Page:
One frustrated client hurled a piece of concrete through the window of a welfare agency. Another threw her car keys at a welfare worker before being escorted away. At one point, a woman on public assistance even took a swing at a worker.
As Michigan struggles with the highest-in-the-nation jobless rate, state workers who deal with unemployment, welfare and other aid programs say they have never been so overwhelmed _ or so worried about their safety. Some clients have begun taking their anger out on the very people who are offering help. And caseworkers are seeking extra protection.
"We are seeing it more and more as a dangerous situation," said Amy Harrison, a caseworker who used to work for the state prison system, where she says she never felt as insecure as she does now.
More than 15 percent of Michigan workers do not have a job. The dismal economy has also caused record demand for food stamps and public health care, forcing impoverished clients to wait hours for help in crowded office buildings. To make matters worse, a troublesome new computer system is also causing delays.
It's a recipe for conflict _ or worse.
"What is it going to take? Is it going to take one of us getting seriously injured or killed? I hope not," said Laurie Massie, who works for the Department of Human Services. "I am replaceable as a state of Michigan employee. But I'm not replaceable to my friends and family."
Massie grew fearful when a 6-foot-4, 250-pound man walked into in her office in the Upper Peninsula demanding that his application for emergency assistance be processed. She told him she was helping another client who had an appointment.
"He stood there. He stared me down," said Massie, whose job is to determine if people are eligible for public assistance.
The man began cursing and questioning why he was not being helped. He eventually left. Workers learned later that he had a history of armed robberies and aggravated assaults.
At the DHS office in Macomb County, north of Detroit, lines have snaked outside the door, and workers worry what will happen when winter arrives. At a Detroit office, the line forms at 7 a.m., an hour before the building opens. A client frustrated by a long wait recently threw a chunk of concrete through a window.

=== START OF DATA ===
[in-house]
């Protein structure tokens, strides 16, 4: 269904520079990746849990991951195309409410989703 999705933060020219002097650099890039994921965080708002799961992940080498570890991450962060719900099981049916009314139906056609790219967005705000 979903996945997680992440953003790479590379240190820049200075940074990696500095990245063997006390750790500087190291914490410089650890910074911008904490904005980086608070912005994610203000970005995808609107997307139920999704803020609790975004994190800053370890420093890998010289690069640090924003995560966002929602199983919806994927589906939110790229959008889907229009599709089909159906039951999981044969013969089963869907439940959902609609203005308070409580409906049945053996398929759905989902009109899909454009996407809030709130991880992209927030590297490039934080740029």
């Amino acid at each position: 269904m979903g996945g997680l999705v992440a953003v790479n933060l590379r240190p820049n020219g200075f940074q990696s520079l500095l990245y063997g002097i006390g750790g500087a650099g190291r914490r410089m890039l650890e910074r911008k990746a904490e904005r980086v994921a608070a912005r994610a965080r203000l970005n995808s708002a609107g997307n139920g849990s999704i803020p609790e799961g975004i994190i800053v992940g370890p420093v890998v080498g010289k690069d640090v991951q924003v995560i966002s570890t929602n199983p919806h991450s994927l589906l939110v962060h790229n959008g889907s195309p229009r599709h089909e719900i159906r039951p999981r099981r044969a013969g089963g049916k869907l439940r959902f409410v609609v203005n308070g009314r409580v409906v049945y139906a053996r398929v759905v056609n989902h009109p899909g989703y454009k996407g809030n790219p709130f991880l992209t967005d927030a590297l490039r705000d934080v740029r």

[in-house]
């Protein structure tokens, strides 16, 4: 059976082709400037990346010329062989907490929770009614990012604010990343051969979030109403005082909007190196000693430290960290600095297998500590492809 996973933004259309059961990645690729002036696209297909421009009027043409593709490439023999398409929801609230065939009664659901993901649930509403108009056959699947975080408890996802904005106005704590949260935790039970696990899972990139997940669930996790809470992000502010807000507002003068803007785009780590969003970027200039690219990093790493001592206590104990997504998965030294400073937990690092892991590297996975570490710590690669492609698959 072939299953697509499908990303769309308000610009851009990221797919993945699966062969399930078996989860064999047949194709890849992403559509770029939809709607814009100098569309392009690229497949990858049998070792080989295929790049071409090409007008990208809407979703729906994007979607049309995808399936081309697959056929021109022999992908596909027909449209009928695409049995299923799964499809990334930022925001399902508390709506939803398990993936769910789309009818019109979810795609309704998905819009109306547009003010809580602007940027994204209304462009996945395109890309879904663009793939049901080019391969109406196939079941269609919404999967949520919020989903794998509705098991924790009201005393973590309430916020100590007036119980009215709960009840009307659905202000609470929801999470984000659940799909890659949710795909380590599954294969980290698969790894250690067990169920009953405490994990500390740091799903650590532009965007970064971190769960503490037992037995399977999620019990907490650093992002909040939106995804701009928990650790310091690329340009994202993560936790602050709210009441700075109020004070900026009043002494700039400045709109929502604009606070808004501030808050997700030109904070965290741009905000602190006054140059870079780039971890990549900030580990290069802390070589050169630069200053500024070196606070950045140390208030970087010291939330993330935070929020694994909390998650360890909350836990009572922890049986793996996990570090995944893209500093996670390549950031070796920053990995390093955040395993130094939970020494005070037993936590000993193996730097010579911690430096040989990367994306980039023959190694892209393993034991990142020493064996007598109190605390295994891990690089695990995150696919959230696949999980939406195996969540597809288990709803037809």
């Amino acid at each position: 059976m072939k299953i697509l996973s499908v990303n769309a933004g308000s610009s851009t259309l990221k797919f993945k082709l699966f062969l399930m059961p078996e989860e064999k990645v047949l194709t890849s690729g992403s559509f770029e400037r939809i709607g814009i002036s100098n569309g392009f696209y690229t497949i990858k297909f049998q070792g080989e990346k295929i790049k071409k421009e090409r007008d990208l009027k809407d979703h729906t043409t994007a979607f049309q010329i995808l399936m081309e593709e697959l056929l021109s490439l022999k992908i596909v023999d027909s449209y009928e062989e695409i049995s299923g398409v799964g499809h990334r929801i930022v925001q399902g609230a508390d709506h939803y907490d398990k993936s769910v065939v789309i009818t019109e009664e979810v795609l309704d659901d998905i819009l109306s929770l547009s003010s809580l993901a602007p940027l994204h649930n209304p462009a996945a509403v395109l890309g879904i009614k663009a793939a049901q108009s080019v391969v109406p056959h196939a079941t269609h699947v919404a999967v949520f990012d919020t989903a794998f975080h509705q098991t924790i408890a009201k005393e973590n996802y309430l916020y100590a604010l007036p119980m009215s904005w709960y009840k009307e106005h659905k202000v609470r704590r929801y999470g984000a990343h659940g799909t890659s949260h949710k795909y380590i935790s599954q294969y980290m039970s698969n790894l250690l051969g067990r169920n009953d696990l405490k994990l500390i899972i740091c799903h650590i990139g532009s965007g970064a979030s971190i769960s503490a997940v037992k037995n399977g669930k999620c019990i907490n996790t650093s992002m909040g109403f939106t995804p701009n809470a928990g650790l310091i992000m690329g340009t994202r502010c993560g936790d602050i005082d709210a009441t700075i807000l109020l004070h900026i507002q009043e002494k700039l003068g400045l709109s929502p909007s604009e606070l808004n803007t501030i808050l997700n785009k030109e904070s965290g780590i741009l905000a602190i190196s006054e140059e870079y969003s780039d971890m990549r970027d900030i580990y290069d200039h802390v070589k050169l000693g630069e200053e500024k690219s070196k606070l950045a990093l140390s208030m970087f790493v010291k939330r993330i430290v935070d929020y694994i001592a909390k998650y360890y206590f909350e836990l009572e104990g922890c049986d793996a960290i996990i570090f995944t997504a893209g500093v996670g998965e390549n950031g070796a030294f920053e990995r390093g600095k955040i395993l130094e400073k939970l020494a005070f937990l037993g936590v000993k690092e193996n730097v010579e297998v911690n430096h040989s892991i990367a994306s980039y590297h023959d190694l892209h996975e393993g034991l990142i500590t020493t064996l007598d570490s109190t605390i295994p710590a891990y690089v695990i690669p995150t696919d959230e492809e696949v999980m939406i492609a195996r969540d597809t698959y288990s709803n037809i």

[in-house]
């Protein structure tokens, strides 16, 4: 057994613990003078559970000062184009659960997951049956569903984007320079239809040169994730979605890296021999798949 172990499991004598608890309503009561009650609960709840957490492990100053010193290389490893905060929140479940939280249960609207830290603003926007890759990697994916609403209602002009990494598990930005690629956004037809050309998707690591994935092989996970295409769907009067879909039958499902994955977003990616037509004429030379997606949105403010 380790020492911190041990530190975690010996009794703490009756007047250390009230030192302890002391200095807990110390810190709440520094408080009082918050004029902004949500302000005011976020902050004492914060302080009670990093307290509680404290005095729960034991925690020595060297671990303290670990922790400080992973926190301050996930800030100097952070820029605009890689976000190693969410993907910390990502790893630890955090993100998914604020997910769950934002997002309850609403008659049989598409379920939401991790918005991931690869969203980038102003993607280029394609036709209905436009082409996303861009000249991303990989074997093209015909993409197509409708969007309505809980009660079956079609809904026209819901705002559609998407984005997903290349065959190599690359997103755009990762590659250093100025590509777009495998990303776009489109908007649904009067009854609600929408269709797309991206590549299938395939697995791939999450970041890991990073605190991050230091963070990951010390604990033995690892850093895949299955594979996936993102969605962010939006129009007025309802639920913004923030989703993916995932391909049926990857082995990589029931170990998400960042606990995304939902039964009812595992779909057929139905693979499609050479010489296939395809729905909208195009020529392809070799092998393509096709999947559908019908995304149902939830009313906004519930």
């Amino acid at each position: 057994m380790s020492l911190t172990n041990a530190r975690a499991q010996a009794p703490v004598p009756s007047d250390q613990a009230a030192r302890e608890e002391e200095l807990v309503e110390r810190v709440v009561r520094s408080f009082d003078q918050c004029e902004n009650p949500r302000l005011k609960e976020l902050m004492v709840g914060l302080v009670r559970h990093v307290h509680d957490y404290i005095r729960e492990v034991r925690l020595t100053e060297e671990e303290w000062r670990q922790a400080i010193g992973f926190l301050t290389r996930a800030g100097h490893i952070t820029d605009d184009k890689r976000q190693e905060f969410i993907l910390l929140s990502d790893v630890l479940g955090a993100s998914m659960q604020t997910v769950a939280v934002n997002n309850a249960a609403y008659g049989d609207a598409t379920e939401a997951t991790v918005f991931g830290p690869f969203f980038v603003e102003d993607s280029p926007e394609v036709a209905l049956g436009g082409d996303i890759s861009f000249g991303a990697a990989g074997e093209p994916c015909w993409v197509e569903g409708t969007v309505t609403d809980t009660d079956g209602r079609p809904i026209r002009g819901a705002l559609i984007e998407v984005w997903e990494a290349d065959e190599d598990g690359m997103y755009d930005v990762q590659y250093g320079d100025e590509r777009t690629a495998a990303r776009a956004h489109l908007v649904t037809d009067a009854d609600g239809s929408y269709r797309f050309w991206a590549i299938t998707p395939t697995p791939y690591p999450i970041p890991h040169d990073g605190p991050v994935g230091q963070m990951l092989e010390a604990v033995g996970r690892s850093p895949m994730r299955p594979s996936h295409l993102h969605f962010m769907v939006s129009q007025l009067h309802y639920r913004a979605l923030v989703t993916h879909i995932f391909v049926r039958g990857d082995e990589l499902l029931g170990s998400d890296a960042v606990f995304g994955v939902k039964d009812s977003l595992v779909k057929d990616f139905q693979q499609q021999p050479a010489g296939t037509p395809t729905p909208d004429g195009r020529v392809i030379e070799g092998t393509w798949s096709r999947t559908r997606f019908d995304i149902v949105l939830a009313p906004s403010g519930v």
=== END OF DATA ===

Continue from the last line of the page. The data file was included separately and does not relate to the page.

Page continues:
Clients have even bypassed security guards and surprised workers in their cubicles. In the Detroit suburb of Warren, an angry client tossed her car keys at a caseworker, who ducked. The woman was promptly escorted away.
About two out of every 10 Michigan residents receive some kind of state assistance. That's 400,000 more than a year ago, and staffing levels at public-aid agencies are only slightly higher than before the recession.
Terry Salacina, director of DHS field operations, says Michigan is still short 700 full-time field workers, and that's after the state hired more child welfare caseworkers to comply with a federal court order. It's also using federal stimulus money to add food-assistance specialists.
Even so, given Michigan's multibillion-dollar budget deficits, it will be tough to bring in reinforcements and to pay for more computers, phones and office space.
Earlier this month, seven caseworkers traveled to the state Capitol to plead with lawmakers for help. They asked for better security, more staff and help with the problem computer system.
Republican Rep. David Agema went so far as to suggest they consider carrying handguns, an idea that did not sit well with caseworkers _ not to mention the fact that having a pistol in an agency that oversees child welfare is illegal.
Jan Brown, a Berrien County caseworker in southwest Michigan, says she was opening the door to see a client when a woman ran over, grabbed the door and said, "You ARE going to see me." The woman finally left and on her way out called the front-desk workers "every name in the book."
"This isn't happening once. This is happening daily," said Brown, who monitors welfare recipients who have been instructed to get training or seek work. Her caseload that was once 150 is now 360 and climbing because people cannot find jobs.
Brown has been assaulted by a client, but does not blame people for their frustration.
"We've got a crisis here. It's not the people that are coming into us. It's not their fault. It's no workers _ not enough workers _ and a computer system that is not working compatibly."
Harrison, who works in Jackson in south-central Michigan, had to get an order of protection against a client who took at swing at her. She said workers are constantly threatened, and lobby security is not enough.
Salacina says threats to employees are nothing new, but now there are more of them. "It's just we have more clients," he said.
Stephen and Christina Saunders of Grand Rapids started receiving $335 in monthly food assistance in September to help feed their four children ages 6 and under. He lost his job as an injection-mold operator when his company closed a factory.
A few months ago, he landed a full-time job busing tables but now gets only 16 to 19 hours of work each week because fewer customers are eating at the restaurant.
Christina Saunders spent 90 minutes recently waiting to see the family's caseworker. People had to wait in the hallway, and many were visibly frustrated because of the long wait. Some shouted at employees.
"Having that many people together, once one person starts crabbing, then another person starts crabbing, and it gets harder to calm things down," said Stephen Saunders.
Said Brown: "I think I'm tough, and it's frightening me. These people are angry."
Associated Press Writer James Prichard in Grand Rapids contributed to this report.